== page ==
The present Neo-Gothic portal replaced the original church doors around 1860. Though modest, this portal indicates important material and cultural changes in New Mexico. First, it was fabricated from milled lumber, which had only recently been introduced to the territory with the Mexican-American War. Second, it signaled the campaign of ecclesiastical reform that the Bishop of Santa Fe, Jean-Baptiste Lamy, was then conducting in his diocese. Seeking to undermine the entrenched Hispanic clergy, both symbolically and pragmatically, the French-born Lamy both remodeled the Spanish-Colonial parroquia (parish church) of Santa Fe in 1859–1860 with Neo-Gothic details and brought in fellow countrymen like Father Gabriel Ussel. Appointed the parish priest of Ranchos de Taos in 1858, Ussel soon followed Lamy’s lead by adding not only the new portal but also a Neo-Gothic high altar to his church.

The arched windows installed circa 1890 within the original nave window bays might similarly have emulated the Neo-Romanesque Cathedral of Saint Francis that Lamy built in 1869–1886. Around 1915, the cubical adobe torrecitas crowning the facade towers were capped with protective wooden pyramidal roofs.

The ongoing struggle to maintain a structure of earth and wood culminated in two campaigns of restoration that demarcate a shift in the preservation of adobe buildings. The first, in 1966–1967, sought to modernize the building fabric. Besides replacing rotten beams and the roof deck, lightweight insulation was substituted for the earth fill, the parapets were rebuilt with concrete block, and the exterior was covered with cement stucco. The discovery that the stucco was trapping moisture and causing the adobe walls to dissolve from within led to a second restoration in 1979–1980. The stucco was removed, the crumbling facade and apse buttresses were reconstructed, and the church was refinished with a traditional mud plaster. This practice has been followed ever since. The carved and painted altar screens in the sanctuary and north transept, both significant examples of Spanish Colonial art, were conserved in 1980–1981.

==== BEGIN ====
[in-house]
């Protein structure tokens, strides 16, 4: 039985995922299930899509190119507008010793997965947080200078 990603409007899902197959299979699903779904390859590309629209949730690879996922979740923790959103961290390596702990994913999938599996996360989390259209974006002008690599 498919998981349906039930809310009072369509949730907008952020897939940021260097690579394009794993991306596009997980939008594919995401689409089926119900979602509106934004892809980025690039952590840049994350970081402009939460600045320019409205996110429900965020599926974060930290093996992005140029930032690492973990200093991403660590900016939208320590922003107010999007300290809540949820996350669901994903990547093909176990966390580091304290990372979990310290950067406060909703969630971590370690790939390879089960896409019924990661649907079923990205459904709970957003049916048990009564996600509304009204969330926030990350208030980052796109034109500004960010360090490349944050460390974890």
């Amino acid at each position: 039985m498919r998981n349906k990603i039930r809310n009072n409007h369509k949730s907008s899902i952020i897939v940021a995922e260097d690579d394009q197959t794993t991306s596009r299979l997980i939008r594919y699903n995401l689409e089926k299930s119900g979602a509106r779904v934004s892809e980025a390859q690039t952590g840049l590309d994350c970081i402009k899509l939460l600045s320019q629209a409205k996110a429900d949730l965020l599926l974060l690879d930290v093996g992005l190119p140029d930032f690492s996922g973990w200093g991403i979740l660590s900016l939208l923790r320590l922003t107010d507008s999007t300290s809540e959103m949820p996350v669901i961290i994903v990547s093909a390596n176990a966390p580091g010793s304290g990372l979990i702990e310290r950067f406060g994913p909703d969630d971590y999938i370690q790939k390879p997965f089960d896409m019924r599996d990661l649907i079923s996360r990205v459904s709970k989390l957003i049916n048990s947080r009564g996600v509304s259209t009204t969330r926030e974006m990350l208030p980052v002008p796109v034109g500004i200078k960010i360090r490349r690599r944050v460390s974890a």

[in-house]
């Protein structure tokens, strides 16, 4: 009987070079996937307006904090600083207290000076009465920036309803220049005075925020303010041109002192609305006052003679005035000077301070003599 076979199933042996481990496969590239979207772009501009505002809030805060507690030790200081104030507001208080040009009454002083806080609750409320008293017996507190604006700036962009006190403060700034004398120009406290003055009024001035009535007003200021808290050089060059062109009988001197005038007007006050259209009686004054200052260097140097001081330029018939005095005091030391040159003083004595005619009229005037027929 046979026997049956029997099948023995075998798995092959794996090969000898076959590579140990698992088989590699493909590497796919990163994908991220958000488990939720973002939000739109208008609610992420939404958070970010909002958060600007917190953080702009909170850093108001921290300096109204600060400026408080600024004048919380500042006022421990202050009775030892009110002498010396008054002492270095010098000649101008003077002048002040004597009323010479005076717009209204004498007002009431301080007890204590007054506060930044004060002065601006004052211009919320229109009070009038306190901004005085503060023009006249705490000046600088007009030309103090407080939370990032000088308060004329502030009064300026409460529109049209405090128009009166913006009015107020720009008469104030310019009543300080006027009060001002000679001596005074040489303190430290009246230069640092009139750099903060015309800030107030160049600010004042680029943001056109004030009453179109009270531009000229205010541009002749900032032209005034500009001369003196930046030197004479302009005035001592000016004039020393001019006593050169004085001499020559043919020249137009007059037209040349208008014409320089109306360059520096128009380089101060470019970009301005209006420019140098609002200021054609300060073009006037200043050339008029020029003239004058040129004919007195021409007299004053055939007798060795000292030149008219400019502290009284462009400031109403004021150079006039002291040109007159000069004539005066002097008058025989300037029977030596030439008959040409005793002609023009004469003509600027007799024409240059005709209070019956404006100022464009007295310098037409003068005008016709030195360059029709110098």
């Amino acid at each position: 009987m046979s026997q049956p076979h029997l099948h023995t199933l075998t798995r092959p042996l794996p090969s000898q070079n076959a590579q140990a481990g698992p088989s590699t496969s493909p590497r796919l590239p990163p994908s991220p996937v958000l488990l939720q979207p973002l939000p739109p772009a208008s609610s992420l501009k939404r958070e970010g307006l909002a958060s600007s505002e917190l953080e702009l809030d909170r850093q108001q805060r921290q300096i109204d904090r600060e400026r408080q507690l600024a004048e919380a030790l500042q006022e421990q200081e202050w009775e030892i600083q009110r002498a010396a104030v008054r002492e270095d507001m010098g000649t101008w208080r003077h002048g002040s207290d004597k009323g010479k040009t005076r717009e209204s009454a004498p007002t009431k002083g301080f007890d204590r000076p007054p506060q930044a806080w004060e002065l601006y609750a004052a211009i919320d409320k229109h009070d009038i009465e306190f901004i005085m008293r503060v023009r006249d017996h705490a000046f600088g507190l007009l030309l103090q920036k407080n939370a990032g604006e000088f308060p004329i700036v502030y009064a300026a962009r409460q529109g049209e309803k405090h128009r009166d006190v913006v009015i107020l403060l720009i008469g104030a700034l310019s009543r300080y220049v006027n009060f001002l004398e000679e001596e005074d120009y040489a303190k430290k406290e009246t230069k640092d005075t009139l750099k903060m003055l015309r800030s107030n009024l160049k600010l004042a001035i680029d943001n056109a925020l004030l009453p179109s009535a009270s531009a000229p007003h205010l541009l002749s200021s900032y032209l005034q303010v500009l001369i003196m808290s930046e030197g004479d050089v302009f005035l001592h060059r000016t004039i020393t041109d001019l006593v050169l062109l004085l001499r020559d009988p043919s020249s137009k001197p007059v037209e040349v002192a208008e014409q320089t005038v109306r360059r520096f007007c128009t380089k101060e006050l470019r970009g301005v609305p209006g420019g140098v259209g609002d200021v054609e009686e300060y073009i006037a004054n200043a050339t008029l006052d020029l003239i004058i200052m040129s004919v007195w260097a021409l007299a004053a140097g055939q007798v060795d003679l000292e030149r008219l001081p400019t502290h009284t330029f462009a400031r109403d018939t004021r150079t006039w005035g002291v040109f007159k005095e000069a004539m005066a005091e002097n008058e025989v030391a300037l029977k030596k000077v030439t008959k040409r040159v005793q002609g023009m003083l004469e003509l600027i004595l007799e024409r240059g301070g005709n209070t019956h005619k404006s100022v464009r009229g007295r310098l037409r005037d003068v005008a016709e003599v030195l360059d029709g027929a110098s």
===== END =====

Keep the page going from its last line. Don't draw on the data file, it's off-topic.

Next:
The earliest known image of the church is a photograph of the facade attributed to William Henry Jackson and dated circa 1881. Among others, Ernest Blumenschein painted the facade circa 1917 and Ansel Adams photographed it in 1930. Jesse Nussbaum was the first to photograph the apse circa 1912. Gustave Bauman followed with a woodblock print (1919), as did Raymond Johnson with a lithograph (1927) and Paul Strand with a photograph (1930). Starting in 1930, Georgia O’Keefe created a memorable series of paintings that figure the apse in particular as an elemental exchange between angular geometric abstraction and curvilinear sculptural form. She later explained: “The Ranchos de Taos Church is one of the most beautiful buildings left in the United States by the early Spaniards. Most artists who spend time in Taos have to paint it, I suppose, just as they have to paint a self-portrait. I had to paint it—the back of it several times, the front once.”

In 1939, when a paved highway was being laid from Santa Fe to Taos, its planned route was moved from the front (east) to the back (west) of the plaza in response to petitions from the village and the Taos Artists Association. Ever since, arriving motorists have approached and first seen the church from the rear. The apse now takes precedence over the facade, reversing the original spatial logic of the church in its plaza, yet neatly confirming the expectations of those who come looking for O’Keefe’s point of view.

In addition to services, the church is regularly open during the week.


Adams, Eleanor, and Fray Angelico Chavez. The Missions of New Mexico, 1776: A Description by Fray Francisco Atanasio Domínguez with Other Contemporary Documents. Albuquerque: University of New Mexico, 1956.

D’Emilio, Sandra, Suzan Campbell, and John Kessel. Spirit and Vision: Images of Ranchos de Taos Church. Santa Fe: Museum of New Mexico, 1987.

Hooker, Van Dorn, Corina Santisevan. Centuries of Hands: An Architectural History of St. Francis of Assisi Church and its Missions, Ranchos de Taos, New Mexico. Santa Fe, NM: Sunstone Press, 1996.

Kessel, John L. The Missions of New Mexico Since 1776. Albuquerque: University of New Mexico Press, 1980.

Kubler, George. The Religious Architecture of New Mexico In the Colonial Period and Since the American Occupation. 1940. Reprint, Albuquerque: University of New Mexico Press, 1972.

O’Keefe, Georgia. Georgia O’Keefe. New York: Viking Press, 1976.

Treib, Marc. Sanctuaries of Spanish New Mexico. Berkeley: University of California Press, 1993.

Writing Credits

Christopher C. Mead
Christopher C. Mead
Regina N. Emmer



  • 1814

  • 1860

    Neo-Gothic portal added
  • 1890

    Nave windows altered
  • 1915

    Facade towers capped with pyramidal roofs
  • 1966

  • 1970

    Designated a National Historic Landmark
  • 1979


What's Nearby


Christopher C. Mead, "San Francisco de Asís Church", [Ranchos de Taos, New Mexico], SAH Archipedia, eds. Gabrielle Esperdy and Karen Kingsley, Charlottesville: UVaP, 2012—,